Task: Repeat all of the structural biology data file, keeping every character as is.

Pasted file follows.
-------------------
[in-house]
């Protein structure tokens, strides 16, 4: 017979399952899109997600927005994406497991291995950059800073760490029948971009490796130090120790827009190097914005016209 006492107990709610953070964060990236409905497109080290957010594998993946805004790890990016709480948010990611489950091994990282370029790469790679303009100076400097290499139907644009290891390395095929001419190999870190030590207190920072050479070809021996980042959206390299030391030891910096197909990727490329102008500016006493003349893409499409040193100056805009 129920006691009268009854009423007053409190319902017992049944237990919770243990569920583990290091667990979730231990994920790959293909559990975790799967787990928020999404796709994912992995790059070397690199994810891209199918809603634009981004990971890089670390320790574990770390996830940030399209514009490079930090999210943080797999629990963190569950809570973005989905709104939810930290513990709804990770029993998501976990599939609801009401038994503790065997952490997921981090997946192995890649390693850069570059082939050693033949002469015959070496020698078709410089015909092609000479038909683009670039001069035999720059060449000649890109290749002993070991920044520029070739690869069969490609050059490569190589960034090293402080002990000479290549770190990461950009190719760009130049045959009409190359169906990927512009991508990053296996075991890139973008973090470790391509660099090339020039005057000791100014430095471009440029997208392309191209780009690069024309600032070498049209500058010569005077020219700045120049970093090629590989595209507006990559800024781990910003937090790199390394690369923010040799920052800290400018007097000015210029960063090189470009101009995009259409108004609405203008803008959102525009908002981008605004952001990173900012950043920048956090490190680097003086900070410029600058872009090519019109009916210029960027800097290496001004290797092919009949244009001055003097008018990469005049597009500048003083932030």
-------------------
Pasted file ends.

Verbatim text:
[in-house]
């Protein structure tokens, strides 16, 4: 017979399952899109997600927005994406497991291995950059800073760490029948971009490796130090120790827009190097914005016209 006492107990709610953070964060990236409905497109080290957010594998993946805004790890990016709480948010990611489950091994990282370029790469790679303009100076400097290499139907644009290891390395095929001419190999870190030590207190920072050479070809021996980042959206390299030391030891910096197909990727490329102008500016006493003349893409499409040193100056805009 129920006691009268009854009423007053409190319902017992049944237990919770243990569920583990290091667990979730231990994920790959293909559990975790799967787990928020999404796709994912992995790059070397690199994810891209199918809603634009981004990971890089670390320790574990770390996830940030399209514009490079930090999210943080797999629990963190569950809570973005989905709104939810930290513990709804990770029993998501976990599939609801009401038994503790065997952490997921981090997946192995890649390693850069570059082939050693033949002469015959070496020698078709410089015909092609000479038909683009670039001069035999720059060449000649890109290749002993070991920044520029070739690869069969490609050059490569190589960034090293402080002990000479290549770190990461950009190719760009130049045959009409190359169906990927512009991508990053296996075991890139973008973090470790391509660099090339020039005057000791100014430095471009440029997208392309191209780009690069024309600032070498049209500058010569005077020219700045120049970093090629590989595209507006990559800024781990910003937090790199390394690369923010040799920052800290400018007097000015210029960063090189470009101009995009259409108004609405203008803008959102525009908002981008605004952001990173900012950043920048956090490190680097003086900070410029600058872009090519019109009916210029960027800097290496001004290797092919009949244009001055003097008018990469005049597009500048003083932030």